Protect the weak. In practice this can conflict with the point above, since it will involve treating one group more or less favourably than another, but it is an extension of the Golden Rule: not only to do unto others as you would be done by but also to endeavour to seek to ensure all others are so treated by everyone else.

Conserve the planet. The degree to which this entails extreme sanctions on consumption, or merely committing to reduce, reuse, recycle or the degree to which animals may be utilised or treated with all the accord we grant out own species are ethical judgements. Many, if not most atheists will agree that some degree of conservation is not just a matter of self-interest, but is a moral imperative in terms of leaving the world in no worse and preferably a better state than we found it.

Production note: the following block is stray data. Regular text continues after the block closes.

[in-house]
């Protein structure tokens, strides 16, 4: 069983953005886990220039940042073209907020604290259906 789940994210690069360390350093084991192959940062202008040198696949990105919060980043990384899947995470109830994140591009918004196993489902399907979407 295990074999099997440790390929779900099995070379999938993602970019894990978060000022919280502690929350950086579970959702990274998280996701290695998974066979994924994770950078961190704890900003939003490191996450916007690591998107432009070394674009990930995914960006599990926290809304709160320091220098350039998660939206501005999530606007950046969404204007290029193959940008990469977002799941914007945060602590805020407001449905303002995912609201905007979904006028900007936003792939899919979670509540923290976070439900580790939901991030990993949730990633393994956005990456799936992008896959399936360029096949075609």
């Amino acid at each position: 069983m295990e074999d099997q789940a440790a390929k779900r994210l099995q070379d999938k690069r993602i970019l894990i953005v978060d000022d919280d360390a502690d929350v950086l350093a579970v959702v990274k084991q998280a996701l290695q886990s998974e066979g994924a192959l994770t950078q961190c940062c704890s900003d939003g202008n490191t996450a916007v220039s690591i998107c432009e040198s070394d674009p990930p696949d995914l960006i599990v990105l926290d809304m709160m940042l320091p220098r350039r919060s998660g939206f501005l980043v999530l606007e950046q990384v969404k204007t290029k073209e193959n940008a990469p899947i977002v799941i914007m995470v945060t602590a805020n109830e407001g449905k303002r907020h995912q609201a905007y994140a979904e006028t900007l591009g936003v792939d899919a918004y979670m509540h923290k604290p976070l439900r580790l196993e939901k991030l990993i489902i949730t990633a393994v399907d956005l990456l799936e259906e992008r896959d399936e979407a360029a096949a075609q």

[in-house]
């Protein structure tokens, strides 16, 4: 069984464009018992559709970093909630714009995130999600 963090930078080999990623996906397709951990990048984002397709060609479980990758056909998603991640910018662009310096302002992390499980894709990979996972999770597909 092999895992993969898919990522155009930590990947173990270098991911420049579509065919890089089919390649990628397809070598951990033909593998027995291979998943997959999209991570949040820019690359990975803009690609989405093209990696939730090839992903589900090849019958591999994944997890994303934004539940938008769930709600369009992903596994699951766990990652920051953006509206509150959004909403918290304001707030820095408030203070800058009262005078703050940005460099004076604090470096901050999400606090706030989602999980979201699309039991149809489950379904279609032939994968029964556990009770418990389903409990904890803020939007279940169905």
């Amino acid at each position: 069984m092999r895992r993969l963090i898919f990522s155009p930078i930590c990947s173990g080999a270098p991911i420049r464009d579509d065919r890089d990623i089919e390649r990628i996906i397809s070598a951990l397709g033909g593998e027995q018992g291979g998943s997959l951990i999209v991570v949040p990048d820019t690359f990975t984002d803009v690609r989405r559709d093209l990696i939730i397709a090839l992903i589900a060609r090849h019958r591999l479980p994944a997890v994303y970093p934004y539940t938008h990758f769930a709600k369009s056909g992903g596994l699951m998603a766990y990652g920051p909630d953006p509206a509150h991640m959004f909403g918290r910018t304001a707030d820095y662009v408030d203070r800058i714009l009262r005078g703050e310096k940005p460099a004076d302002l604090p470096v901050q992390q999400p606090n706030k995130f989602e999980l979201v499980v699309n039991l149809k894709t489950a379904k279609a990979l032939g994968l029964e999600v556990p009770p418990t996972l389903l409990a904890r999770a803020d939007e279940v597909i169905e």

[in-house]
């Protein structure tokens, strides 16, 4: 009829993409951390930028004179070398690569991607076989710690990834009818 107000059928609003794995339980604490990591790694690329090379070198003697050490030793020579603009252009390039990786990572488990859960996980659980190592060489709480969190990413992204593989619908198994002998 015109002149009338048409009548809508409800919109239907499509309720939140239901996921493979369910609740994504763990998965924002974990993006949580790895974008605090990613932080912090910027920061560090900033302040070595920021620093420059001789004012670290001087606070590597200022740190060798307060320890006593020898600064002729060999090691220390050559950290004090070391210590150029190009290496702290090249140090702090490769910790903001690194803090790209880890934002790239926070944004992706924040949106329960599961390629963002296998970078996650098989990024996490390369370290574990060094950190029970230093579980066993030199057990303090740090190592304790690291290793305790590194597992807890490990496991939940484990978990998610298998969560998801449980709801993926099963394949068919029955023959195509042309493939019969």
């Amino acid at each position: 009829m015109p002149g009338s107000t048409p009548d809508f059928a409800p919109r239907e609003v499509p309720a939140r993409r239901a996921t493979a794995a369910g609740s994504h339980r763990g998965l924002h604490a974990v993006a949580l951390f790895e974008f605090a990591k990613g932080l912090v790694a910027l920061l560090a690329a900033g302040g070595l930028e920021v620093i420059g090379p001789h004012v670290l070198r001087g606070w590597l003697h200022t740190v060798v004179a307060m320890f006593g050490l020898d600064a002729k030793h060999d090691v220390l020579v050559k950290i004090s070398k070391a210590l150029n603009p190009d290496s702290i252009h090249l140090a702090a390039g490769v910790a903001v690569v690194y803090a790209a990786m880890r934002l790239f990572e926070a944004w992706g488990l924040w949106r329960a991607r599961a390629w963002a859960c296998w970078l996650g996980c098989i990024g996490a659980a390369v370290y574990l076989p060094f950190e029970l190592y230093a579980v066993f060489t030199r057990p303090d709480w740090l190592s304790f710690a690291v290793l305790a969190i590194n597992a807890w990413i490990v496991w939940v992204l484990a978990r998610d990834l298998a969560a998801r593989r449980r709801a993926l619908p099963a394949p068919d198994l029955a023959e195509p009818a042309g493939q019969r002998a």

Of course, if you chose an atheist at random they might subscribe to some or all or none of these elements. They may have others or none at all. Clearly there are amoral atheists out there. (I would also contend that there are a fair few amoral protagonists who claim to be of one religion or another, or worse yet use that religion to justify their immoral actions.)

The point to be made is not that all atheists ARE moral but rather that the mere fact of not believing in a deity does not automatically mean that you do not have a code even if only a personal one against which you measure your actions. I am an atheist. And I do.

And yes, sometimes I am found wanting.

The difference is: I am accountable here and now not in some potential hereafter, which grants me the ability to simply atone and wipe the slate clean. My slate is never wiped clean it is merely an unending balance sheet of good stuff versus bad stuff. No one will weigh it in the final judgement to my mind it is weighed on a daily basis by those it affects, and by me, and between us, we try to redress the balance as required.